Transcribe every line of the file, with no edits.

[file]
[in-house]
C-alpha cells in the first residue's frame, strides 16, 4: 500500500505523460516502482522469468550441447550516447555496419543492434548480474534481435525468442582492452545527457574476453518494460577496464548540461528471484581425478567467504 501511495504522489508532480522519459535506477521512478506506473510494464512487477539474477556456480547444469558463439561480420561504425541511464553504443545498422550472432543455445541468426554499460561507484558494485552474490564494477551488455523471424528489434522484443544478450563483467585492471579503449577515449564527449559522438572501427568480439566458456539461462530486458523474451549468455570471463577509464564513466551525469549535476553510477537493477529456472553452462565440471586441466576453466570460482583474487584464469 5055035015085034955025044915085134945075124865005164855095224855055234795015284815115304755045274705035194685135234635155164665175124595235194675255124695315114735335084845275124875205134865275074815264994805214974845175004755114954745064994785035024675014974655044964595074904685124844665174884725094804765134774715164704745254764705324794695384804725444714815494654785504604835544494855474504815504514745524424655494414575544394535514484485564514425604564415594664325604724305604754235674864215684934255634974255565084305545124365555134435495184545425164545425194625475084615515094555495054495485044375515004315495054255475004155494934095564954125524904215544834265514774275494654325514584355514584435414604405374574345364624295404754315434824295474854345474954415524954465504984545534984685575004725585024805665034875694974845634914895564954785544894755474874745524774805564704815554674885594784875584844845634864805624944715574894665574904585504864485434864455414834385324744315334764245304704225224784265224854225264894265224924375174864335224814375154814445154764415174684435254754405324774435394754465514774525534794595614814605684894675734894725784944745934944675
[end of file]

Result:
[in-house]
C-alpha cells in the first residue's frame, strides 16, 4: 500500500505523460516502482522469468550441447550516447555496419543492434548480474534481435525468442582492452545527457574476453518494460577496464548540461528471484581425478567467504 501511495504522489508532480522519459535506477521512478506506473510494464512487477539474477556456480547444469558463439561480420561504425541511464553504443545498422550472432543455445541468426554499460561507484558494485552474490564494477551488455523471424528489434522484443544478450563483467585492471579503449577515449564527449559522438572501427568480439566458456539461462530486458523474451549468455570471463577509464564513466551525469549535476553510477537493477529456472553452462565440471586441466576453466570460482583474487584464469 5055035015085034955025044915085134945075124865005164855095224855055234795015284815115304755045274705035194685135234635155164665175124595235194675255124695315114735335084845275124875205134865275074815264994805214974845175004755114954745064994785035024675014974655044964595074904685124844665174884725094804765134774715164704745254764705324794695384804725444714815494654785504604835544494855474504815504514745524424655494414575544394535514484485564514425604564415594664325604724305604754235674864215684934255634974255565084305545124365555134435495184545425164545425194625475084615515094555495054495485044375515004315495054255475004155494934095564954125524904215544834265514774275494654325514584355514584435414604405374574345364624295404754315434824295474854345474954415524954465504984545534984685575004725585024805665034875694974845634914895564954785544894755474874745524774805564704815554674885594784875584844845634864805624944715574894665574904585504864485434864455414834385324744315334764245304704225224784265224854225264894265224924375174864335224814375154814445154764415174684435254754405324774435394754465514774525534794595614814605684894675734894725784944745934944675